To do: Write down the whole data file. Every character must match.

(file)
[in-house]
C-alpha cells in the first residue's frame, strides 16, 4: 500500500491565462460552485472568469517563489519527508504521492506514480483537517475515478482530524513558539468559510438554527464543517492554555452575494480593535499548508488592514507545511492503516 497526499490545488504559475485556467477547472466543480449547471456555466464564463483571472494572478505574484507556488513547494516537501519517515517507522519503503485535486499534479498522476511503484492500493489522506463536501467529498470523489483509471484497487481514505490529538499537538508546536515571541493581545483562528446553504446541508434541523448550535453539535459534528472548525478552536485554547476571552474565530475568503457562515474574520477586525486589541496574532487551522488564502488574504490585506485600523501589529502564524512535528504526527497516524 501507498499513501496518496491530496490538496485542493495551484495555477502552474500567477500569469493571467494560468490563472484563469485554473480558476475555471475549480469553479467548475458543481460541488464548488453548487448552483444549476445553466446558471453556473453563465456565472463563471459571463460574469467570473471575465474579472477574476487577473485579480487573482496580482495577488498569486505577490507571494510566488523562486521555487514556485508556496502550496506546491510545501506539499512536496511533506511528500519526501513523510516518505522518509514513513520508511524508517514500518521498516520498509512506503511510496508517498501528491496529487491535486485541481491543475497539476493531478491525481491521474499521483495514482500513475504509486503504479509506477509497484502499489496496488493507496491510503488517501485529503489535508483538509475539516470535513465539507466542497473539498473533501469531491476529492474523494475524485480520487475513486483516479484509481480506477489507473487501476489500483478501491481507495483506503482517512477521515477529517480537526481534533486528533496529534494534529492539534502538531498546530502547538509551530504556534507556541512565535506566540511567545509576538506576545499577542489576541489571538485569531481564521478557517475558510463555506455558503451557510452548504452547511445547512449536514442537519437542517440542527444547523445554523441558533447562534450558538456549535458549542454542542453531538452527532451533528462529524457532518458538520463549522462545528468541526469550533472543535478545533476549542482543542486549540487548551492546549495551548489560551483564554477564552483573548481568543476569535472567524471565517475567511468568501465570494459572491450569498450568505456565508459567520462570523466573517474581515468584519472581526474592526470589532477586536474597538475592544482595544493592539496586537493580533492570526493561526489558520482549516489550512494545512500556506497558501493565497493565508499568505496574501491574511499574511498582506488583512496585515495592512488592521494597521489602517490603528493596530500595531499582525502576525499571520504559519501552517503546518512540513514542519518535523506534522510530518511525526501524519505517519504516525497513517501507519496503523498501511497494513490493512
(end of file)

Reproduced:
[in-house]
C-alpha cells in the first residue's frame, strides 16, 4: 500500500491565462460552485472568469517563489519527508504521492506514480483537517475515478482530524513558539468559510438554527464543517492554555452575494480593535499548508488592514507545511492503516 497526499490545488504559475485556467477547472466543480449547471456555466464564463483571472494572478505574484507556488513547494516537501519517515517507522519503503485535486499534479498522476511503484492500493489522506463536501467529498470523489483509471484497487481514505490529538499537538508546536515571541493581545483562528446553504446541508434541523448550535453539535459534528472548525478552536485554547476571552474565530475568503457562515474574520477586525486589541496574532487551522488564502488574504490585506485600523501589529502564524512535528504526527497516524 501507498499513501496518496491530496490538496485542493495551484495555477502552474500567477500569469493571467494560468490563472484563469485554473480558476475555471475549480469553479467548475458543481460541488464548488453548487448552483444549476445553466446558471453556473453563465456565472463563471459571463460574469467570473471575465474579472477574476487577473485579480487573482496580482495577488498569486505577490507571494510566488523562486521555487514556485508556496502550496506546491510545501506539499512536496511533506511528500519526501513523510516518505522518509514513513520508511524508517514500518521498516520498509512506503511510496508517498501528491496529487491535486485541481491543475497539476493531478491525481491521474499521483495514482500513475504509486503504479509506477509497484502499489496496488493507496491510503488517501485529503489535508483538509475539516470535513465539507466542497473539498473533501469531491476529492474523494475524485480520487475513486483516479484509481480506477489507473487501476489500483478501491481507495483506503482517512477521515477529517480537526481534533486528533496529534494534529492539534502538531498546530502547538509551530504556534507556541512565535506566540511567545509576538506576545499577542489576541489571538485569531481564521478557517475558510463555506455558503451557510452548504452547511445547512449536514442537519437542517440542527444547523445554523441558533447562534450558538456549535458549542454542542453531538452527532451533528462529524457532518458538520463549522462545528468541526469550533472543535478545533476549542482543542486549540487548551492546549495551548489560551483564554477564552483573548481568543476569535472567524471565517475567511468568501465570494459572491450569498450568505456565508459567520462570523466573517474581515468584519472581526474592526470589532477586536474597538475592544482595544493592539496586537493580533492570526493561526489558520482549516489550512494545512500556506497558501493565497493565508499568505496574501491574511499574511498582506488583512496585515495592512488592521494597521489602517490603528493596530500595531499582525502576525499571520504559519501552517503546518512540513514542519518535523506534522510530518511525526501524519505517519504516525497513517501507519496503523498501511497494513490493512